put nextmon / nextmon date7.;

11139
01JUL90

x1=’month ‘;
x2=trim(x1);
date=’1jun1990’d – 100;
nextmonth=intnx(x2,date,1);
put nextmonth / nextmonth date7.;

11017
01MAR90

The following examples
show the results of advancing a date by using the optional alignment argument.

SAS Statement

Result

date1=intnx(‘month’,’01jan95’d,5,’beginning’);
put date1 / date1 date7.;


12935
01JUN95

date2=intnx(‘month’,’01jan95’d,5,’middle’);
put date2 / date2 date7.;


12949
15JUN95

date3=intnx(‘month’,’01jan95’d,5,’end’);
put date3 / date3 date7.;


12964
30JUN95

date4=intnx(‘month’,’01jan95’d,5,’sameday’);
put date4 / date4 date7.;


12935
01JUN95

date5=intnx(‘month’,’15mar2000’d,5,’same’);
put date5 / date5 date9.;


14837
15AUG2000

interval=’month’;
date=’1sep2001’d;
align=’m’;
date4=intnx(interval,date,2,align);
put date4 / date4 date7.;

15294
15NOV01

x1=’month ‘;
x2=trim(x1);
date=’1sep2001’d + 90;
date5=intnx(x2,date,2,’m’);
put date5 / date5 date7.;

15356
16JAN02

Example 2: Example of Using Custom Intervals

The following example
uses the custom-interval form
of the INTNX function to increment a date, time, or datetime value
by a given time interval.

options intervalds=(weekdaycust=dstest);
data dstest;
format begin end date9.;
begin=’01jan2008’d; end=’01jan2008’d; output;
begin=’02jan2008’d; end=’02jan2008’d; output;
begin=’03jan2008’d; end=’03jan2008’d; output;
begin=’04jan2008’d; end=’06jan2008’d; output;
begin=’07jan2008’d; end=’07jan2008’d; output;
begin=’08jan2008’d; end=’08jan2008’d; output;
begin=’09jan2008’d; end=’09jan2008’d; output;
begin=’10jan2008’d; end=’10jan2008’d; output;
begin=’11jan2008’d; end=’13jan2008’d; output;
begin=’14jan2008’d; end=’14jan2008’d; output;
begin=’15jan2008’d; end=’15jan2008’d; output;
run;

data _null_;
format start date9. endcustom date9.;
start=’01jan2008’d;
do i=0 to 9;
endcustom=intnx(‘weekdaycust’, start, i);
put endcustom;
end;
run;

SAS writes the following
output to the log:
01JAN2008
02JAN2008
03JAN2008
04JAN2008
07JAN2008
08JAN2008
09JAN2008
10JAN2008
11JAN2008
14JAN2008

See Also

System Options:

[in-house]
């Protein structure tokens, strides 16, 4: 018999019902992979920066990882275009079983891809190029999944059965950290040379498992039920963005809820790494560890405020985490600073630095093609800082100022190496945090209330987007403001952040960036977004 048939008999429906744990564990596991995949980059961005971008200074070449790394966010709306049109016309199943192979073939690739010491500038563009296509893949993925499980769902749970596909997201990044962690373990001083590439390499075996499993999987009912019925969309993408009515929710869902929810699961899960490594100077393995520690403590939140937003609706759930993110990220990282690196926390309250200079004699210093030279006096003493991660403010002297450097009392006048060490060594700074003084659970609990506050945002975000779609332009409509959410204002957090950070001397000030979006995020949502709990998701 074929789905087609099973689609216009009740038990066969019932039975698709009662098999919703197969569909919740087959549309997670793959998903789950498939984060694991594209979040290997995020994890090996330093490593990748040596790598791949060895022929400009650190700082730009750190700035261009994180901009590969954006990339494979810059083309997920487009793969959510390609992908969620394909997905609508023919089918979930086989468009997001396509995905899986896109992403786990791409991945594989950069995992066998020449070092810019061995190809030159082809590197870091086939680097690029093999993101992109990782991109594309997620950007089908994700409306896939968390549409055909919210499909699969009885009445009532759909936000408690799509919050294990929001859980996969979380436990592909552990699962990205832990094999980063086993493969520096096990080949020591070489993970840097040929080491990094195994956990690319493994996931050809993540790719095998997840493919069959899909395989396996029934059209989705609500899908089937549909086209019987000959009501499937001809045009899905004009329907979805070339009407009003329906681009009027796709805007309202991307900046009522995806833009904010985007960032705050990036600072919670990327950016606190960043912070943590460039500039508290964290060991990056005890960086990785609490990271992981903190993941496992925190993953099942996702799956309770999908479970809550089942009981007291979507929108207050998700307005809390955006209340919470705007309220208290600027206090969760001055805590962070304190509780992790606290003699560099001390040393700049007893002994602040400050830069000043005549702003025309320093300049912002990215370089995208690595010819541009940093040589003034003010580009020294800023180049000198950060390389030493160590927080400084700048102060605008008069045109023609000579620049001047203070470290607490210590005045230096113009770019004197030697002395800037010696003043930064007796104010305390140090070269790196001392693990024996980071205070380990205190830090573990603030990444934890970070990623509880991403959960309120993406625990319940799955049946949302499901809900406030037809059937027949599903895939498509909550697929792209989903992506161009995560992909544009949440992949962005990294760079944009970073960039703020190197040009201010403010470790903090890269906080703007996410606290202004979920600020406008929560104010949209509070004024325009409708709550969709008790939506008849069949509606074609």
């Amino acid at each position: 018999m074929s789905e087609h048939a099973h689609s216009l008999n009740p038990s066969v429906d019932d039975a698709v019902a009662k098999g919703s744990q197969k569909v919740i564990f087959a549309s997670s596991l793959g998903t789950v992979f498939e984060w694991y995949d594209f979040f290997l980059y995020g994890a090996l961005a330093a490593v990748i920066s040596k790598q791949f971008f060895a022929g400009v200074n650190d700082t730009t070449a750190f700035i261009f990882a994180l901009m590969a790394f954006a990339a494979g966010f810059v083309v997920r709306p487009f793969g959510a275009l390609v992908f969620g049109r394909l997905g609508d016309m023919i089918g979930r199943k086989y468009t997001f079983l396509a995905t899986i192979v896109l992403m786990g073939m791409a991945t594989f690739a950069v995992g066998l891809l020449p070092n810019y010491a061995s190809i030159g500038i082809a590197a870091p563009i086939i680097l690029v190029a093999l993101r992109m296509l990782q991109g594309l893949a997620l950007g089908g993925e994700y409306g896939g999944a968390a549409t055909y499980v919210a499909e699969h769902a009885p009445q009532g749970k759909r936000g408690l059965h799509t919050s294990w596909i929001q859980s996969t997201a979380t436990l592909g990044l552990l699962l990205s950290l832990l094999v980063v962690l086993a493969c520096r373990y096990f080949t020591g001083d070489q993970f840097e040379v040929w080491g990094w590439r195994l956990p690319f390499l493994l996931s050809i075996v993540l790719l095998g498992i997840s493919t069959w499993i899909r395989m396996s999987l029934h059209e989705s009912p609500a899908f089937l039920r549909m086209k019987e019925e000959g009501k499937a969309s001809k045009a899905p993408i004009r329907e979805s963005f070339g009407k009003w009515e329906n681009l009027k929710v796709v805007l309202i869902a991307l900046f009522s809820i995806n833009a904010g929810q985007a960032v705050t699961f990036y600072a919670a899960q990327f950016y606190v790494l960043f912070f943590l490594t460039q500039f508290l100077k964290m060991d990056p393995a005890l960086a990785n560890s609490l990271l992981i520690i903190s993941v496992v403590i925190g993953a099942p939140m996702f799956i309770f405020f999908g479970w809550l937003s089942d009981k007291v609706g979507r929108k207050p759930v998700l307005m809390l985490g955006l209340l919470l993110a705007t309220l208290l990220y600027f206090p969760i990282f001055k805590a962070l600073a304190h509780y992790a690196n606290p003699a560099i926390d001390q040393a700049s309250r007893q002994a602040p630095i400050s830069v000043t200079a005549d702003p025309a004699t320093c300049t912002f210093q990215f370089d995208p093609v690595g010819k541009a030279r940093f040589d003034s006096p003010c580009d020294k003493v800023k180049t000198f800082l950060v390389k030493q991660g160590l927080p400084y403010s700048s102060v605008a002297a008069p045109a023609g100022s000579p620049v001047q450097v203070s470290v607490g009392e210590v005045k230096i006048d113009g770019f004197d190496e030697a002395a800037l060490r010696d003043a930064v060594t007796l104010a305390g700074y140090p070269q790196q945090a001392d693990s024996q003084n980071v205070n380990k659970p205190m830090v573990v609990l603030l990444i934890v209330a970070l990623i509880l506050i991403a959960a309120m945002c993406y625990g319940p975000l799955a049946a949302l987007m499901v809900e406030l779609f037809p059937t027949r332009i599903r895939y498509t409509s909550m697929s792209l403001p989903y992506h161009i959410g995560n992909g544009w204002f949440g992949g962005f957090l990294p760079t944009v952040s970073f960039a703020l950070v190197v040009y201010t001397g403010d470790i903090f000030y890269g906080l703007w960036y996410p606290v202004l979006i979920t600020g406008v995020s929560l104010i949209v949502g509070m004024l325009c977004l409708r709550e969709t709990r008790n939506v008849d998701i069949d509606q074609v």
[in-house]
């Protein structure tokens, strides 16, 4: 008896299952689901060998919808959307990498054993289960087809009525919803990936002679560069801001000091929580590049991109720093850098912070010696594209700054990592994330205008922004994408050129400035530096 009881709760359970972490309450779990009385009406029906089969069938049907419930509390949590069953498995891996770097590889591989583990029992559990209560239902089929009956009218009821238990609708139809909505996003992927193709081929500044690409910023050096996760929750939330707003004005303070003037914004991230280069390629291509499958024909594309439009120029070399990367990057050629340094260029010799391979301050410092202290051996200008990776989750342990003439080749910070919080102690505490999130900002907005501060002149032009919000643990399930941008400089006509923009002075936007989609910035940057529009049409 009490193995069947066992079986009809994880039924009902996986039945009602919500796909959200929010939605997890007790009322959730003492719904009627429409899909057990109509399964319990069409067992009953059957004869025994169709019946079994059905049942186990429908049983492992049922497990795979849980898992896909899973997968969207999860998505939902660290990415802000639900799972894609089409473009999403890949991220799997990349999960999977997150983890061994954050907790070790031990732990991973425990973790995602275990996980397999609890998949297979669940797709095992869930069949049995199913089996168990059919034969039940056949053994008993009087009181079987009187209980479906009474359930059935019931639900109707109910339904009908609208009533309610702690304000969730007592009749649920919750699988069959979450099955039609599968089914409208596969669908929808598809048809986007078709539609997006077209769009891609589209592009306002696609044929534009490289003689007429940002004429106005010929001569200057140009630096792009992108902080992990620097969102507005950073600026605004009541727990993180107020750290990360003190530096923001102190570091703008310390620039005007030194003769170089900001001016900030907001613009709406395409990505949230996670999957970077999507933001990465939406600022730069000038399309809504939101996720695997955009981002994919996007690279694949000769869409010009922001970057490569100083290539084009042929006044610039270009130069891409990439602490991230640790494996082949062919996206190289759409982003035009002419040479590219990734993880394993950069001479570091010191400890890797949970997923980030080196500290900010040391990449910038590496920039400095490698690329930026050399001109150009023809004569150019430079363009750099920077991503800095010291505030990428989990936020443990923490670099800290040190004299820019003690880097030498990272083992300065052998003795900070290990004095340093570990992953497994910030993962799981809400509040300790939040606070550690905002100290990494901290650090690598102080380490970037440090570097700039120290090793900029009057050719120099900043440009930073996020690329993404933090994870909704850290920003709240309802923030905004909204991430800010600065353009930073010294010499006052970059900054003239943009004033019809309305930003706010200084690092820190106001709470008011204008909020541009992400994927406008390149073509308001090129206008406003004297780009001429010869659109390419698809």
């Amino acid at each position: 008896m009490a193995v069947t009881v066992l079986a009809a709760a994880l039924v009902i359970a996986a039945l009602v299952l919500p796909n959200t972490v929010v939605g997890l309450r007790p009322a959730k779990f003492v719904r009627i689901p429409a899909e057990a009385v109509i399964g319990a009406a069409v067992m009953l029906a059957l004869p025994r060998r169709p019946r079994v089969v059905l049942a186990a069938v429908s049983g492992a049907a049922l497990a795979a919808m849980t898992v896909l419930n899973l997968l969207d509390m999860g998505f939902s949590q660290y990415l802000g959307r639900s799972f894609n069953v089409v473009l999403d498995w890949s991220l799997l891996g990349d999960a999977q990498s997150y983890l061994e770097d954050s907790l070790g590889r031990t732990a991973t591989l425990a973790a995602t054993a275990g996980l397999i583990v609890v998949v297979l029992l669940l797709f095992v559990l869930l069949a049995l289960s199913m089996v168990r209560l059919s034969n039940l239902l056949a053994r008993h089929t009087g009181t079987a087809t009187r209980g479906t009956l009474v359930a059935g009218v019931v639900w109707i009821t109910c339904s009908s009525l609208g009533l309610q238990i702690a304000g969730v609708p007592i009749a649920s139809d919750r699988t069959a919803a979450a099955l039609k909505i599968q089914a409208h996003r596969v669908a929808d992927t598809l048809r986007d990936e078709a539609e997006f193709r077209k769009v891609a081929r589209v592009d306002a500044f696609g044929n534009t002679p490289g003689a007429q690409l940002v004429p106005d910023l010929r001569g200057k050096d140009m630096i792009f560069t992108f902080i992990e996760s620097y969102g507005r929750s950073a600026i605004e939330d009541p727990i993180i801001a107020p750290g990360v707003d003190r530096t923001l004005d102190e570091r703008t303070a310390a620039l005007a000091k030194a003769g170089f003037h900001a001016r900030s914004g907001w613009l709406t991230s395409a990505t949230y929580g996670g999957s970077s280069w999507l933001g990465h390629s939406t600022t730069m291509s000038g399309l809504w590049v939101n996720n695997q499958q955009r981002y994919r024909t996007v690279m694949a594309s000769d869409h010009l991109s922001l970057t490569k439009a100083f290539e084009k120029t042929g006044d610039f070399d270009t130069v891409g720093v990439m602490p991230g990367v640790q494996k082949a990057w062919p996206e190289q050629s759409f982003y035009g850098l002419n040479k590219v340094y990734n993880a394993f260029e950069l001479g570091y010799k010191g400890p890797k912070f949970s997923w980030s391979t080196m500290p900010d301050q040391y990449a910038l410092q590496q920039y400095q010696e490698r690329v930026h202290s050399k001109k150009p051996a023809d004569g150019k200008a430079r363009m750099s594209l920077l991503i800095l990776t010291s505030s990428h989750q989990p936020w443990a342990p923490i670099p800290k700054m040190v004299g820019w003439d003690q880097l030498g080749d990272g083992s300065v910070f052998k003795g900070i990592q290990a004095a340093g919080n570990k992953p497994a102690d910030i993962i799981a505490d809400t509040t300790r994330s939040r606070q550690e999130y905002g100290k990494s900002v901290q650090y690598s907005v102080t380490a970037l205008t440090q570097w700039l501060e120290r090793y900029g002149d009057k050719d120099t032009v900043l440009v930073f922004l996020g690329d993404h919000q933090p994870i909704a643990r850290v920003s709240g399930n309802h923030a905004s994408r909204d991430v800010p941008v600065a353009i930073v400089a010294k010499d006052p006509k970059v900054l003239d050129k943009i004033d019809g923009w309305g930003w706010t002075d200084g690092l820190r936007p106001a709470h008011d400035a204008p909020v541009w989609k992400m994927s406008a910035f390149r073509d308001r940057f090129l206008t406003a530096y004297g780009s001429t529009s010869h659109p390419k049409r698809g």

INTERVALDS= System Option in SAS System Options: Reference

Copyright © SAS Institute Inc. All rights reserved.

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SAS : INTNX Function with Examples

This tutorial explains how SAS INTNX function works. It includes explanation of INTNX function with practical examples which would help you to understand it.
SAS INTNX : Introduction

SAS function INTNX is used to increment SAS date by a specified number of intervals. It helps to answer the following questions.

Examples 
  1. When is next Monday?
  2. When was last Friday?
  3. What would be date after 21 weeks?
  4. Subtract 2 quarters from the current date

SAS INTNX Syntax
The first three parameters of the INTNX function is mandatory and the fourth one is optional.

INTNX(interval, start-from, increment,  [alignment])

  1. Interval is the unit of measurement. The intervals can be days, weeks, months, quarters, years.
  2. Start-from is a SAS date value which would be incremented.
  3. Increment is number of intervals by which date is incremented. It can be zero, positive or negative. Negative value refers to previous dates.
  4. Alignment [Optional Parameter] is where datevalue is aligned within interval prior to being incremented. The values you can specify – ‘beginning’, ‘middle’, ‘end’, ‘sameday’. Default value – ‘beginning’.
INTNX : Examples
1. Add 7 days to a specific date
In the following code, we are adding seven days to 02 January 2017.

data temp;
mydate = ’02JAN2017’d;
day=intnx(‘day’, mydate , 7);
format mydate day date9.;
run;



Result : day = 09JAN2017 

SAS INTNX
If you are wondering how INTNX is different to ‘simply adding 7 to mydate variable’ like code below. You would get answer to this question in the next example.

day = mydate + 7;



2. Find Next Sunday

In this case, we need to find answer of the question ‘when is next sunday?’. The 02January,2017 is Monday.

data temp;
mydate = ’02JAN2017’d;
nextsunday=intnx(‘week’, mydate , 1);
format mydate nextsunday date9.;
run;

Result : nextsunday = 08JAN2017
It returns 08JAN2017 as it aligns to the ‘beginning’ period. The ‘beginning’ alignment is default in INTNX function. In other words, if you change the mydate to ’04JAN2017’d, it still returns ’08JAN2017′ as the next sunday would be same within this week interval. 
If you want to add exactly 1 week to the date, you can use the ‘sameday’ in the fourth parameter of this function. See the statement below –

nextsunday=intnx(‘week’, mydate , 1, ‘sameday‘); returns 09JAN2017

3. Get First Date

Suppose you need to find out the first day of a specific day. For example, today is 09January, 2017 and the first day of this date is 01January,2017.

data temp;
set sashelp.citiday;
firstday=intnx(‘month’, date , 0);
format firstday date9.;
proc print data = temp;
var date firstday;
run;

SAS : Get First Day

By specifying 0 in the third parameter of INTNX function, we can calculate the first day of the dates.


4. When was Last Tuesday?
It is tricky to figure out the date when it was last tuesday. 13January,2017 is Friday. In real world dataset, we don’t have the exact days of a list of dates when we need to code to get the last tuesday.

Incorrect Method

data temp;
mydate = ’13JAN2017’d;
lasttuesday = intnx(‘week.3‘, mydate , 0);